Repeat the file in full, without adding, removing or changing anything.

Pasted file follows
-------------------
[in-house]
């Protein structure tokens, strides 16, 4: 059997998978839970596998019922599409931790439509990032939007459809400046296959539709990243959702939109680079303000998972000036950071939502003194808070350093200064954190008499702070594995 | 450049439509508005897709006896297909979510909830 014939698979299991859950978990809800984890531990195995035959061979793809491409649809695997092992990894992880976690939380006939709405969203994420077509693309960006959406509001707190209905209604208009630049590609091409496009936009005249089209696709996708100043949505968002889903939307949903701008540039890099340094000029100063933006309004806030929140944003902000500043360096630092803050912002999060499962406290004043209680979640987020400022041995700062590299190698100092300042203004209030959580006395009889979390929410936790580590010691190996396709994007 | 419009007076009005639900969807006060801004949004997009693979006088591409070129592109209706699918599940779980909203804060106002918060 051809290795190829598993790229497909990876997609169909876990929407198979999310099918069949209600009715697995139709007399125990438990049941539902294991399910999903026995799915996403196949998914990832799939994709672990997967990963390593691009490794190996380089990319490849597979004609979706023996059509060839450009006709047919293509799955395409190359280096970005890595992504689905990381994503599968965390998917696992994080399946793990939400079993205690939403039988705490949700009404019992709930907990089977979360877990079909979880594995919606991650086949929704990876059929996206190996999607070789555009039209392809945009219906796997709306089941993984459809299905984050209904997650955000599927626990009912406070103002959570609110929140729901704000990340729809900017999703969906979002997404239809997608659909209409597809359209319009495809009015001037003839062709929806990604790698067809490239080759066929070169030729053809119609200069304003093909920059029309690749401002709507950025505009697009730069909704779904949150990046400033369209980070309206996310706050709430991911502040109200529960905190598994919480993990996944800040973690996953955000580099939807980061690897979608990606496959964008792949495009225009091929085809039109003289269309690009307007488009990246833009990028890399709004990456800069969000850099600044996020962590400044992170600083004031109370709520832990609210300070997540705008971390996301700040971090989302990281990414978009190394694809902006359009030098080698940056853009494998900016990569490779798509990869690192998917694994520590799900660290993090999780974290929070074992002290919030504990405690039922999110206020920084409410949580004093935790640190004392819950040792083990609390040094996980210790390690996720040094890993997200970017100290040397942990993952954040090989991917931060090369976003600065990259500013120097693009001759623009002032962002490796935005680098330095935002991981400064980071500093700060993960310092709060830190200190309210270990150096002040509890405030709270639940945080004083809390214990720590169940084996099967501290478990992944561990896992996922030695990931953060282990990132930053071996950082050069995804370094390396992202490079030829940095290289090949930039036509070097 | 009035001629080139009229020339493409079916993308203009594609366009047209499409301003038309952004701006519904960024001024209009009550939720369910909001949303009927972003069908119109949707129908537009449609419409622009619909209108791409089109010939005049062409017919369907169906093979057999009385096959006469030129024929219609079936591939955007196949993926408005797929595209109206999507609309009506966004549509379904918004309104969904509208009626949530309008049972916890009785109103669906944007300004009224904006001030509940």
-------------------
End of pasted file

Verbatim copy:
[in-house]
């Protein structure tokens, strides 16, 4: 059997998978839970596998019922599409931790439509990032939007459809400046296959539709990243959702939109680079303000998972000036950071939502003194808070350093200064954190008499702070594995 | 450049439509508005897709006896297909979510909830 014939698979299991859950978990809800984890531990195995035959061979793809491409649809695997092992990894992880976690939380006939709405969203994420077509693309960006959406509001707190209905209604208009630049590609091409496009936009005249089209696709996708100043949505968002889903939307949903701008540039890099340094000029100063933006309004806030929140944003902000500043360096630092803050912002999060499962406290004043209680979640987020400022041995700062590299190698100092300042203004209030959580006395009889979390929410936790580590010691190996396709994007 | 419009007076009005639900969807006060801004949004997009693979006088591409070129592109209706699918599940779980909203804060106002918060 051809290795190829598993790229497909990876997609169909876990929407198979999310099918069949209600009715697995139709007399125990438990049941539902294991399910999903026995799915996403196949998914990832799939994709672990997967990963390593691009490794190996380089990319490849597979004609979706023996059509060839450009006709047919293509799955395409190359280096970005890595992504689905990381994503599968965390998917696992994080399946793990939400079993205690939403039988705490949700009404019992709930907990089977979360877990079909979880594995919606991650086949929704990876059929996206190996999607070789555009039209392809945009219906796997709306089941993984459809299905984050209904997650955000599927626990009912406070103002959570609110929140729901704000990340729809900017999703969906979002997404239809997608659909209409597809359209319009495809009015001037003839062709929806990604790698067809490239080759066929070169030729053809119609200069304003093909920059029309690749401002709507950025505009697009730069909704779904949150990046400033369209980070309206996310706050709430991911502040109200529960905190598994919480993990996944800040973690996953955000580099939807980061690897979608990606496959964008792949495009225009091929085809039109003289269309690009307007488009990246833009990028890399709004990456800069969000850099600044996020962590400044992170600083004031109370709520832990609210300070997540705008971390996301700040971090989302990281990414978009190394694809902006359009030098080698940056853009494998900016990569490779798509990869690192998917694994520590799900660290993090999780974290929070074992002290919030504990405690039922999110206020920084409410949580004093935790640190004392819950040792083990609390040094996980210790390690996720040094890993997200970017100290040397942990993952954040090989991917931060090369976003600065990259500013120097693009001759623009002032962002490796935005680098330095935002991981400064980071500093700060993960310092709060830190200190309210270990150096002040509890405030709270639940945080004083809390214990720590169940084996099967501290478990992944561990896992996922030695990931953060282990990132930053071996950082050069995804370094390396992202490079030829940095290289090949930039036509070097 | 009035001629080139009229020339493409079916993308203009594609366009047209499409301003038309952004701006519904960024001024209009009550939720369910909001949303009927972003069908119109949707129908537009449609419409622009619909209108791409089109010939005049062409017919369907169906093979057999009385096959006469030129024929219609079936591939955007196949993926408005797929595209109206999507609309009506966004549509379904918004309104969904509208009626949530309008049972916890009785109103669906944007300004009224904006001030509940």